When an administrator of an estate is not communicating with beneficiaries, they feel slighted and disrespected. They feel that the administrator is hiding something from them. And they feel that the administrator might be making mistakes or stealing money from the estate.
It is clear that beneficiaries get upset when the administrator is not communicating with them. What is not as clear, however, is how much of a duty to “communicate” an administrator actually has.
An administrator is a fiduciary, meaning that he has a duty to exercise the utmost good faith and undivided loyalty toward the beneficiaries throughout the relationship. Does the duty to exercise “good faith and undivided loyalty” include a duty to communicate? An administrator “must act in accordance with the highest principles of morality, fidelity, loyalty and fair dealing.”  Does the administrator’s failure to communicate violate those principles? Here are a few scenarios that shed more light on this issue.
Sometimes the administrator simply does not know that the beneficiaries expect to be communicated with. This is especially true for a first-time administrator. If that is the case, a phone call, email or letter may clear up this misunderstanding.
Some administrators are just not good communicators. They think that as long as they are doing everything right, they do not have to advise the beneficiaries.
An administrator who has not been appointed might think that it’s too early to communicate anything substantial to the beneficiaries since he has not started doing anything yet.
At the same time, some administrators relish the feeling of power and control they have as the administrator, and they want to extend that feeling into an ability to keep the beneficiaries in the dark. And some administrators actually go as far as to steal from the estate.
What recourse do beneficiaries have when they feel that the administrator is hiding information and not communicating with the beneficiaries because the administrator is mismanaging the estate or is stealing money from the estate? The beneficiaries can bring a proceeding to have the judge of the Surrogate’s Court compel the administrator to file an account of the estate.  If ordered to submit an accounting, the administrator will have to submit it to the court, usually within thirty to sixty days.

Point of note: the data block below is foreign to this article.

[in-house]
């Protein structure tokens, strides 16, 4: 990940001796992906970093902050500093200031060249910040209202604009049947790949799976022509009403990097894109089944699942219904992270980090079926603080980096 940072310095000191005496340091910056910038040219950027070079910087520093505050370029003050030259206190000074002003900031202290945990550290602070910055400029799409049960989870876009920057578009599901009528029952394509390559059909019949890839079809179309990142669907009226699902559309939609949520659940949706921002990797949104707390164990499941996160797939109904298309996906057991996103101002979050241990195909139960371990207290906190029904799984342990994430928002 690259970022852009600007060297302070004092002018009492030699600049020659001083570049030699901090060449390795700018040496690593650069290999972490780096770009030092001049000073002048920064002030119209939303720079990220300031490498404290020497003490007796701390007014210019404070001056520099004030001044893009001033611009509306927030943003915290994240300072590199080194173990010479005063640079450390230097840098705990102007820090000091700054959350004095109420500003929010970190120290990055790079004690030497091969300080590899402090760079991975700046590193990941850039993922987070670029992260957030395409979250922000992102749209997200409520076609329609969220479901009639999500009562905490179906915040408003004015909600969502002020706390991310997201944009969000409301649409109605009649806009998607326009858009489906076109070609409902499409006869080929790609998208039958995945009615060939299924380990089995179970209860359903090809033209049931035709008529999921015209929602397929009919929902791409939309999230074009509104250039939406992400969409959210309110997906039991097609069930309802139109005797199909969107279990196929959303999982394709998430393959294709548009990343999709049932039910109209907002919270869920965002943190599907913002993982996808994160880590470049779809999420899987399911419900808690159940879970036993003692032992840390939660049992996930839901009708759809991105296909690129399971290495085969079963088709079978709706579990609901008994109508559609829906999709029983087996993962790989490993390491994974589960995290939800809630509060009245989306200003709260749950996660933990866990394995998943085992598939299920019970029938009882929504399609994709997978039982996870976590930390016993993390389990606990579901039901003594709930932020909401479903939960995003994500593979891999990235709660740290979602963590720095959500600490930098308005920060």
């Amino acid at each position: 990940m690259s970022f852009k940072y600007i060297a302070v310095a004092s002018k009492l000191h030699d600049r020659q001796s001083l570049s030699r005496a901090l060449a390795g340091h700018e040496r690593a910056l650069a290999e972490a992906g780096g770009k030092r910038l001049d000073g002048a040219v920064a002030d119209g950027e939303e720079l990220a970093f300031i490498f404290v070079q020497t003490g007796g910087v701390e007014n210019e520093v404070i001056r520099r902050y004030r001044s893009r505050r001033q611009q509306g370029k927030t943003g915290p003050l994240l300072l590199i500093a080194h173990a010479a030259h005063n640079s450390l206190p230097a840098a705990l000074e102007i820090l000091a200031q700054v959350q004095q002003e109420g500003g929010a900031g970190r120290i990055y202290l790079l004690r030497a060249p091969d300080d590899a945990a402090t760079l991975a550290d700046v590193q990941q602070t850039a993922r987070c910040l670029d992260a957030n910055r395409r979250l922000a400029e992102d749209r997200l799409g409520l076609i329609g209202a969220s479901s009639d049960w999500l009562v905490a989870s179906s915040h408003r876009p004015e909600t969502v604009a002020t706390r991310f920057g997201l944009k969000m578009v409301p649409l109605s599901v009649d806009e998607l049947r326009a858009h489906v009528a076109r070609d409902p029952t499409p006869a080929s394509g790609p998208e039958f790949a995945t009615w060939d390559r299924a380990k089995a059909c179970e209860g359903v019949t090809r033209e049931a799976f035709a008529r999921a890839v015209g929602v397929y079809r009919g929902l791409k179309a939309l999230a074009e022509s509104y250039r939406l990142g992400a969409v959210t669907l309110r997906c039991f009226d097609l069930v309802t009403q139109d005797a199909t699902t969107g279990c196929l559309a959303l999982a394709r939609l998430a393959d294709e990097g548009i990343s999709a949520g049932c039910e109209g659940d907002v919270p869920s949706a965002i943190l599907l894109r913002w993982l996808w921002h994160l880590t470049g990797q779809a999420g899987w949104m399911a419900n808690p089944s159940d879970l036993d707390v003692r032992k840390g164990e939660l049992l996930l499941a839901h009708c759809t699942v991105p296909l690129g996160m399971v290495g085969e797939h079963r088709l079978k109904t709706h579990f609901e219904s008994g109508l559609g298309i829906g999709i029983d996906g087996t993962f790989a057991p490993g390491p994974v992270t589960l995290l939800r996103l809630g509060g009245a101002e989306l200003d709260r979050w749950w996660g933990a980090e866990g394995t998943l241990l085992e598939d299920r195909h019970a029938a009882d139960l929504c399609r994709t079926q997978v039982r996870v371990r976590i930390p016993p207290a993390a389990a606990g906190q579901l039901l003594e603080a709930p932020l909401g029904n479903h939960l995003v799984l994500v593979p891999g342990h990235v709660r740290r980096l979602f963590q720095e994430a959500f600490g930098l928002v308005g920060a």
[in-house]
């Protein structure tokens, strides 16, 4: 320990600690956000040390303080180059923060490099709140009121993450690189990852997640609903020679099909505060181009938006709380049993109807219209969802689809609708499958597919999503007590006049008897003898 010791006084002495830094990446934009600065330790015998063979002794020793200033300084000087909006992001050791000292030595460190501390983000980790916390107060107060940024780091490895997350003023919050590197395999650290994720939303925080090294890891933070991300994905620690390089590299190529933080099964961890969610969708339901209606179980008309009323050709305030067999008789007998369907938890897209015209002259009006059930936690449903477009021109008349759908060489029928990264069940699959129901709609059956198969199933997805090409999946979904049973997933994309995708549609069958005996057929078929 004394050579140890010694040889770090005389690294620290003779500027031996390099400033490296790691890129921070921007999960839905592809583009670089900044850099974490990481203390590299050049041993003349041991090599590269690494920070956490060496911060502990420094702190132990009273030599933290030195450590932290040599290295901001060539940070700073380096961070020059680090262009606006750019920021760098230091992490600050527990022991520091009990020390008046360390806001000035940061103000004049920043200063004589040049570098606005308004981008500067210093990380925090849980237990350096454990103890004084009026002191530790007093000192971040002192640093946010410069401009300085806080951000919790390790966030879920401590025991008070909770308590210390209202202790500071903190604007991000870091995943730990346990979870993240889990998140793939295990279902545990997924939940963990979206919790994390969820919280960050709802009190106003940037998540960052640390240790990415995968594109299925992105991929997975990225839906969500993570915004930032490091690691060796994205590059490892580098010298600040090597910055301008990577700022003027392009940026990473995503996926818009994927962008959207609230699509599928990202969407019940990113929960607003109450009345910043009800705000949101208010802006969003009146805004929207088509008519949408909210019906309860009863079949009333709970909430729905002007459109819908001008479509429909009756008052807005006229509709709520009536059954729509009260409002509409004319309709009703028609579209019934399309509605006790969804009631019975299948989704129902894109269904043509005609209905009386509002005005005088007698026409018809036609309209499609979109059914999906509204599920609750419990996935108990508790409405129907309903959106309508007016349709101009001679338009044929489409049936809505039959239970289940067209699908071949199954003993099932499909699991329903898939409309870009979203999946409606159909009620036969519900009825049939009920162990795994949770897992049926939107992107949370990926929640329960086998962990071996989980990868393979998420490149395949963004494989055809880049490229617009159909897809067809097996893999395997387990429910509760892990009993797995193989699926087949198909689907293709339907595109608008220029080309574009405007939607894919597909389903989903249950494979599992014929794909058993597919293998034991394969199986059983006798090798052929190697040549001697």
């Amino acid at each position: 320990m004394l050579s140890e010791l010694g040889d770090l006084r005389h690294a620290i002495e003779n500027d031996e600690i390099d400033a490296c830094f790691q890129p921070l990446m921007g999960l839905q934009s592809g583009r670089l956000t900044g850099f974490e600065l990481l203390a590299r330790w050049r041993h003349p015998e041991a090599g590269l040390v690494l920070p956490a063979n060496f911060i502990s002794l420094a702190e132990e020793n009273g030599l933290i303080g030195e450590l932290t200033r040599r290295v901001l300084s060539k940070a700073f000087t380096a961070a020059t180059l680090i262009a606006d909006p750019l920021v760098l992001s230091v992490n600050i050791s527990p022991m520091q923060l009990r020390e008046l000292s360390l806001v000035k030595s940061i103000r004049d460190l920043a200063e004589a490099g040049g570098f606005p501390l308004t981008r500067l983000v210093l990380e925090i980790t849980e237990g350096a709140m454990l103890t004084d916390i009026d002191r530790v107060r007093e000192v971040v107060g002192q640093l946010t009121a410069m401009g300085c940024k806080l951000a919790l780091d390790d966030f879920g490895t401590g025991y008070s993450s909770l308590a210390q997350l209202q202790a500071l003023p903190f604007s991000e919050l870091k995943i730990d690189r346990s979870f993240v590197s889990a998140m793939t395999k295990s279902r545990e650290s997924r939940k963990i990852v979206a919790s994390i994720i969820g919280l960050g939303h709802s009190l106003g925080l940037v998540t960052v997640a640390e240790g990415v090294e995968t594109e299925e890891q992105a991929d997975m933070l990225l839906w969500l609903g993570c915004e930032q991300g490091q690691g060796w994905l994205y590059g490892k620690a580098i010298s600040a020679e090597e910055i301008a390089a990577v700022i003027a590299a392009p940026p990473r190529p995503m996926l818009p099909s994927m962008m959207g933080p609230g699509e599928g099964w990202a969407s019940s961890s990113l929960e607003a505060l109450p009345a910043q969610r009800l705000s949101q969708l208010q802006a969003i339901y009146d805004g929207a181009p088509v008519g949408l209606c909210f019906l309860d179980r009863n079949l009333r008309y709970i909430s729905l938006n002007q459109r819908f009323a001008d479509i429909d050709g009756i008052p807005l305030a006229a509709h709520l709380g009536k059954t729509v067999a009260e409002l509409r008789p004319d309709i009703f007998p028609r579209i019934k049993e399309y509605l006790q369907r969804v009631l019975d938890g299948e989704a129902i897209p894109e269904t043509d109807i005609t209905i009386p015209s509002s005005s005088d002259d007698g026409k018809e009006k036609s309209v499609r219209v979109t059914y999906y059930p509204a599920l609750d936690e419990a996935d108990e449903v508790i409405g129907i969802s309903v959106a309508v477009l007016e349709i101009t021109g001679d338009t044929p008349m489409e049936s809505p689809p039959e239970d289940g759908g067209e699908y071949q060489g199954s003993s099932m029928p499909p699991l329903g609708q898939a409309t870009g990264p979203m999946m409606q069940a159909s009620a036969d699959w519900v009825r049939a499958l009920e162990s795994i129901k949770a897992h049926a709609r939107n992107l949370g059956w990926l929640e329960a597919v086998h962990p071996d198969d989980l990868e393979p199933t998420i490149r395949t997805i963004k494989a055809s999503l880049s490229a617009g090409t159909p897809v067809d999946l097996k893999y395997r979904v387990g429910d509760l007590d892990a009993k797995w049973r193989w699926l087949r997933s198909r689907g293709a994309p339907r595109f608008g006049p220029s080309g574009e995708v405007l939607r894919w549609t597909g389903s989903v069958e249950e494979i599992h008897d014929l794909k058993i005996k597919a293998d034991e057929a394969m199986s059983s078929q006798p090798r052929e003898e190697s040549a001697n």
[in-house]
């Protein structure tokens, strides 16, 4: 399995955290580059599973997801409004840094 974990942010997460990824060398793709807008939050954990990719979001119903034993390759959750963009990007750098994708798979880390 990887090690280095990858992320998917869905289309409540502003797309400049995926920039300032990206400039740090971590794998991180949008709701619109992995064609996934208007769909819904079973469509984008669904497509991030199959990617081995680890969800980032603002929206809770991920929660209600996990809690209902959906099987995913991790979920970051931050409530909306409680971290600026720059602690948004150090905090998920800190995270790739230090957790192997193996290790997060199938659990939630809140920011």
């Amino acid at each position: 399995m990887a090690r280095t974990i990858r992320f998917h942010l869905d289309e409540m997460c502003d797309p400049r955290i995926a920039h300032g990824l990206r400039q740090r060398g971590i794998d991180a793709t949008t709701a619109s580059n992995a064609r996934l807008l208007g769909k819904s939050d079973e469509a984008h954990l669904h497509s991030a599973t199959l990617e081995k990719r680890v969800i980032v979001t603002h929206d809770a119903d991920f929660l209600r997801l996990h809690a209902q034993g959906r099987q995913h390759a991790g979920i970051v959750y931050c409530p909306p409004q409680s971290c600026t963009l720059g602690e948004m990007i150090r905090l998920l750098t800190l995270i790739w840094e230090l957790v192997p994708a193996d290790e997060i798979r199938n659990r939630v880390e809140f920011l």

The accounting is a set of schedules that include all possible information about the estate, including an itemized list of the assets that are in the estate, the funds or property received by the estate, the expenses of the estate, the beneficiary distributions already disbursed and the beneficiary distributions yet to be disbursed. The beneficiaries can review the schedules and decide that they are satisfied with the information. Or the beneficiaries can compel the administrator to provide all of the documents associated with the estate as well as sometimes the administrator’s personal documents. They can ask for things like account statements, closing statements, tax returns, loan applications etc.
Every administrator who is not communicating with beneficiaries needs to realize that even though in the short term they can hold off beneficiaries requests for information, beneficiaries do get their information eventually, whether the administrator wants it or not. It is better for the administrator to not upset the beneficiaries and to communicate with the beneficiaries. Avoiding acrimony means saving having go through the stress and expense of litigation.
If your administrator is not communicating with you or is withholding information, or if you are an administrator and you think that the beneficiaries are wrongly accusing you of misconduct, you can get in touch with me. I am New York estate lawyer Albert Goodwin and I can be reached at (212) 233-1233.
 Leon C. Lazer, et al., New York Pattern Jury Instructions – Civil § 3.59 (2d ed. 2006); see also Sokoloff v. Harriman Estates Development Corp., 96 N.Y.2d 409, 416, 754 N.E.2d 184, 729 N.Y.S.2d 425 (N.Y. 2001); Lamdin v. Broadway Surface Advertising Corp., 272 N.Y. 133, 138, 5 N.E.2d 66, 67 (N.Y. 1936);
 In re Estate of Naumoff, 301 A.D.2d 802, 803, 754 N.Y.S.2d 70 (3d Dep’t 2003).
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